Previously, he had spent years working concrete, tree-trimming and contracting jobs. Along with working, he dabbled in five different majors at both KU and Central Missouri State University.

“In the meantime, I started getting really into home brewing, doing my own pour-overs at home,” Farmer said. “It was a hobby at first.”

After spending time in Spain with his brother, he had a changed perspective on what he wanted to do and how he wanted to live. When he returned to the United States, he was searching for a European atmosphere, and Lawrence was the closet he could find to that in the Midwest.

When the opportunity to open a coffee shop presented itself, Farmer seized it with all the gusto and confidence he had gotten through his previous entrepreneur experiences.



“I had always gone places and checked out coffee shops,” Farmer said. “It’s what I’ve always done. I’d think, oh God, if I had a coffee shop that’s what I’d do. And then finally, I came across the brew method.”

As Farmer makes a cup of coffee behind the counter, it looks like he is the midst of a science experiment mixed with an artistic flair. This isn’t your ordinary cup of Joe. This is a labor of love that is poured out in each and every individual cup.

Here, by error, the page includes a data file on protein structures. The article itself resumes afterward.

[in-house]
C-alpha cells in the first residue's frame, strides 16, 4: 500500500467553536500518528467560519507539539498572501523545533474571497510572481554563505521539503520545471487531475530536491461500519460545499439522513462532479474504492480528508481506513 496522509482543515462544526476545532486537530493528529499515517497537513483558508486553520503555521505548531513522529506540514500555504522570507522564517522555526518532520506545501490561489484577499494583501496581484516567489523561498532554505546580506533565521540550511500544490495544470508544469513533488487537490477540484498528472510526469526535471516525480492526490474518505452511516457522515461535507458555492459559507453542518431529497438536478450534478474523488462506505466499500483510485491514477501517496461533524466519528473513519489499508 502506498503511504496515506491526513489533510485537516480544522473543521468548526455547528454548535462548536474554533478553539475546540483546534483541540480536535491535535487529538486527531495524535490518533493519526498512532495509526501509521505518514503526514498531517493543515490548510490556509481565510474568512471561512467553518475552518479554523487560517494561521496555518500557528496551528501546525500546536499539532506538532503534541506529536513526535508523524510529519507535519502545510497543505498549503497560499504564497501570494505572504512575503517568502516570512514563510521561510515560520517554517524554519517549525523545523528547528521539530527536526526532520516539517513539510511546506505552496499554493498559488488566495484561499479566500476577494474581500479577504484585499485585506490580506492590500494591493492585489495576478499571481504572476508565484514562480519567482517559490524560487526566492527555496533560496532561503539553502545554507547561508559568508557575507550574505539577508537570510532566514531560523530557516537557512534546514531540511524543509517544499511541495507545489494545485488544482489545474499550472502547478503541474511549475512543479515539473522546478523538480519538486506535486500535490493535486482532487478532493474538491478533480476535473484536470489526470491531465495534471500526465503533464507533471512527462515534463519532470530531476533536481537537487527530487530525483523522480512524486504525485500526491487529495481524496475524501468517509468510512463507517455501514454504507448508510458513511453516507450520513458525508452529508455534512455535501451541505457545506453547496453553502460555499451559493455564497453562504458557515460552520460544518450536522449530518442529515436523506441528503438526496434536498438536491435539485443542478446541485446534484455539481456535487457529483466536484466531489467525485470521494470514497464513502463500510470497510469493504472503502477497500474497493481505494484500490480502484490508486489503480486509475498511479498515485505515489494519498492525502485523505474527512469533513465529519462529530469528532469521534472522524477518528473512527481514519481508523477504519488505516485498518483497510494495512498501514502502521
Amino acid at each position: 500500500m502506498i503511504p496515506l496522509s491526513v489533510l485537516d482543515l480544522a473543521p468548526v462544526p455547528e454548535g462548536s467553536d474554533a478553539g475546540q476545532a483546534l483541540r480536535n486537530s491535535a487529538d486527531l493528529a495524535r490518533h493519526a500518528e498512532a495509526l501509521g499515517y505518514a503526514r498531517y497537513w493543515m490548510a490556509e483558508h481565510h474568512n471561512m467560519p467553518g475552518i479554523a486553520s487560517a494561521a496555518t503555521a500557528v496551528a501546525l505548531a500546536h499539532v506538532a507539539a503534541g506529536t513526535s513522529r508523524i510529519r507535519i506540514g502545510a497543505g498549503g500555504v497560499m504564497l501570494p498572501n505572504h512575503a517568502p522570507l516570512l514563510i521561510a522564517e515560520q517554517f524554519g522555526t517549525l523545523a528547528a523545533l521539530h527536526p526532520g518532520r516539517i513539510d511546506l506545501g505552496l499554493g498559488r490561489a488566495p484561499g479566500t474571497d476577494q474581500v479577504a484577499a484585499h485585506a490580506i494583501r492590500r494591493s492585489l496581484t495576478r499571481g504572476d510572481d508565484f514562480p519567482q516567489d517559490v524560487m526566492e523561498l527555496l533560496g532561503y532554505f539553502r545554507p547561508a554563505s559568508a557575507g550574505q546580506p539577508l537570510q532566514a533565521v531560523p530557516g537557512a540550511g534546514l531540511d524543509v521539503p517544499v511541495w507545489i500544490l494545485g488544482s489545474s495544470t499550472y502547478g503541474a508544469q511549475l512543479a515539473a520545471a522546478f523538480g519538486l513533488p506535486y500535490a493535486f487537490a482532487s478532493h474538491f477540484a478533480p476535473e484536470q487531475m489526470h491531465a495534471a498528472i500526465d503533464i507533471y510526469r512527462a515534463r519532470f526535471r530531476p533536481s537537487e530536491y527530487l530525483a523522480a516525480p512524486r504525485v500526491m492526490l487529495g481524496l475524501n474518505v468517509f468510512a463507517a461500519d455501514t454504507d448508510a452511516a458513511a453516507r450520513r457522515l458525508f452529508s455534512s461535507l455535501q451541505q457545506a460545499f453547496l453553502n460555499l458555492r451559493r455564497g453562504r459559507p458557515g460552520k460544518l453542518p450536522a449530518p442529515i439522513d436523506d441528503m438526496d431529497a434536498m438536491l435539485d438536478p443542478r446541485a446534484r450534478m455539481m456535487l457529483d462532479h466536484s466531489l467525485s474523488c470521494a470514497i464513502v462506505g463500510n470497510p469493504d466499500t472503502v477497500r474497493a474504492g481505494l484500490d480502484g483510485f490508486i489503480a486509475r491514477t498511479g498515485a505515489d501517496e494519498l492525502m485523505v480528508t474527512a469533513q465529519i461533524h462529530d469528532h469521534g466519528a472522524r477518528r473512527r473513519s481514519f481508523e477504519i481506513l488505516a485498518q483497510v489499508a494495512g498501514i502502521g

“We pay grave attention to details,” he said.

This process of brewing is precise. Each time a customer orders a cup, the beans have been pre-measured in a streamlined process.

The customer’s chosen blend is then ground, placed in a fancy cup with a hole in the bottom and brewed slowly by hand. There is no baffled baristas here, only scientific precision and deft hands.

This brewing method happens to be the inspiration behind the name, Alchemy Coffee.

“I decided that I wanted to capture it all,” Farmer said. “There are a lot of numbers, all the temperatures, you know there is that science to it. But at the end of the day if you don’t have the touch, and aren’t paying attention, you’re going to mess it up. There is definitely that melding of art and science.”